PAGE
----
2. Ministry of the Ontario Conservation & Parks (MECP). 2021. Understanding Stormwater Management: An Introduction to Stormwater Management Planning and Design. Major concepts and environmental concerns to consider in the Ministry of the Environment’s Stormwater Management Planning and Design Manual 2003. Updated: July 15, 2021. Accessed:
  3. U.S. Air Force. n.d. LANDSCAPE MASTER PLAN - C. Site Development Criteria. CO4. Stormwater - C04.3.2 Stormwater at Individual Building Sites. Accessed:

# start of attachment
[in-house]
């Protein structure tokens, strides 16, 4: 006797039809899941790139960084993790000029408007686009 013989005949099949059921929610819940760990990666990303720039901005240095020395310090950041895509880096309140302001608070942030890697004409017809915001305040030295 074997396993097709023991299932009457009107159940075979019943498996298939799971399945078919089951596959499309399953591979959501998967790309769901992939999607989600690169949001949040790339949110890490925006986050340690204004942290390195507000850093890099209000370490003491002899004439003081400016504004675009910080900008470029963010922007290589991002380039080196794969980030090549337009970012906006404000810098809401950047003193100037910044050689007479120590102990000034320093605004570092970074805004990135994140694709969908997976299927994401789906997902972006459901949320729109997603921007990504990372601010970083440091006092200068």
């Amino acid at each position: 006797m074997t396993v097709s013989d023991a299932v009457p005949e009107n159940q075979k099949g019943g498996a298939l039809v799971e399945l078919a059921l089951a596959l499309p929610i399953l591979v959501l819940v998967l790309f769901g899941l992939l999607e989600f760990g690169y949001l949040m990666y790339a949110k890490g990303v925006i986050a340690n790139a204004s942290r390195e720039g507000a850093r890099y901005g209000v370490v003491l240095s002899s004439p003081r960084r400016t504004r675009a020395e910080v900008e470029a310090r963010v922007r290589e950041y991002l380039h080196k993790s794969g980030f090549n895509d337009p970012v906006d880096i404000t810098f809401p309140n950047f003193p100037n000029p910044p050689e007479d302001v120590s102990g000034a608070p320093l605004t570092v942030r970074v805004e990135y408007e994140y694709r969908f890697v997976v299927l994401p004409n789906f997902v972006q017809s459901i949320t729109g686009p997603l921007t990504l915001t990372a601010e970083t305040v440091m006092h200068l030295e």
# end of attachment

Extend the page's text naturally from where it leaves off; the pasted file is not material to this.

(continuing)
4. Philadelphia Water Department. 2020. Stormwater Management Guidance Manual: Version 3.2. Accessed from:
  5. City of Saskatoon. 2023. Storm Water Management Credit Program. Image courtesy of the City of Mississauga. Accessed:
  6. Schueler, T. 2000. Irreducible Pollutant Concentration Discharged from Stormwater Practices. Technical Note #75, In Watershed Protection Techniques. 2(2), 369-372, Centre for Watershed Protection. Accessed:
  7. Ministry of Environment. 2003. Stormwater Management Planning and Design Manual. March 2003. Copyright: Queen’s Printer for Ontario, 2003. ISBN 0-7794-2969-9. PIBS 4329e. Accessed:
  8. Susdrain/CIRIA. 2014. Sustainable Urban Drainage Systems (SUDS) in Flood Prevention. DuratexUK Rubber & Plastics Ltd. Accessed: